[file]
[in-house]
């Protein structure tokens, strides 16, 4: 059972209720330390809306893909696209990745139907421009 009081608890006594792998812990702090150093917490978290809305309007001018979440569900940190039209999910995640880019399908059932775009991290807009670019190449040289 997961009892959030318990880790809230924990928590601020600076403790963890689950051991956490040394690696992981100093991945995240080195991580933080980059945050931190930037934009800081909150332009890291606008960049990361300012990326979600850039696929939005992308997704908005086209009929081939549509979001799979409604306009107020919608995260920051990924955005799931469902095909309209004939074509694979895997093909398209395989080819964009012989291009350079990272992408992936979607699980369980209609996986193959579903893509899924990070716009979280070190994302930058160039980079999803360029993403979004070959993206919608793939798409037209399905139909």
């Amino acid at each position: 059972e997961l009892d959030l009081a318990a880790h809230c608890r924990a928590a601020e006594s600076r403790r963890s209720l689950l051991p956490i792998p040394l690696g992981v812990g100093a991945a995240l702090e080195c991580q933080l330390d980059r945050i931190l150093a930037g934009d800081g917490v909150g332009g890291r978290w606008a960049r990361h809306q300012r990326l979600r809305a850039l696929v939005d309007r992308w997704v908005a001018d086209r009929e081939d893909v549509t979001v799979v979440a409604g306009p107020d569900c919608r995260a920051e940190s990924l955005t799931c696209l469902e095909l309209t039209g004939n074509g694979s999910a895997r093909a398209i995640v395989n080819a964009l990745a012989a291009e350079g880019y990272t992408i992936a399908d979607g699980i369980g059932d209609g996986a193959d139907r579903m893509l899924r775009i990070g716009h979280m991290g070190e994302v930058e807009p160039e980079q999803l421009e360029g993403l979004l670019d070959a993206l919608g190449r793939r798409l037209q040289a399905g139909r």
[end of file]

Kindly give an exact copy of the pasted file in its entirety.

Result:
[in-house]
């Protein structure tokens, strides 16, 4: 059972209720330390809306893909696209990745139907421009 009081608890006594792998812990702090150093917490978290809305309007001018979440569900940190039209999910995640880019399908059932775009991290807009670019190449040289 997961009892959030318990880790809230924990928590601020600076403790963890689950051991956490040394690696992981100093991945995240080195991580933080980059945050931190930037934009800081909150332009890291606008960049990361300012990326979600850039696929939005992308997704908005086209009929081939549509979001799979409604306009107020919608995260920051990924955005799931469902095909309209004939074509694979895997093909398209395989080819964009012989291009350079990272992408992936979607699980369980209609996986193959579903893509899924990070716009979280070190994302930058160039980079999803360029993403979004070959993206919608793939798409037209399905139909």
């Amino acid at each position: 059972e997961l009892d959030l009081a318990a880790h809230c608890r924990a928590a601020e006594s600076r403790r963890s209720l689950l051991p956490i792998p040394l690696g992981v812990g100093a991945a995240l702090e080195c991580q933080l330390d980059r945050i931190l150093a930037g934009d800081g917490v909150g332009g890291r978290w606008a960049r990361h809306q300012r990326l979600r809305a850039l696929v939005d309007r992308w997704v908005a001018d086209r009929e081939d893909v549509t979001v799979v979440a409604g306009p107020d569900c919608r995260a920051e940190s990924l955005t799931c696209l469902e095909l309209t039209g004939n074509g694979s999910a895997r093909a398209i995640v395989n080819a964009l990745a012989a291009e350079g880019y990272t992408i992936a399908d979607g699980i369980g059932d209609g996986a193959d139907r579903m893509l899924r775009i990070g716009h979280m991290g070190e994302v930058e807009p160039e980079q999803l421009e360029g993403l979004l670019d070959a993206l919608g190449r793939r798409l037209q040289a399905g139909r």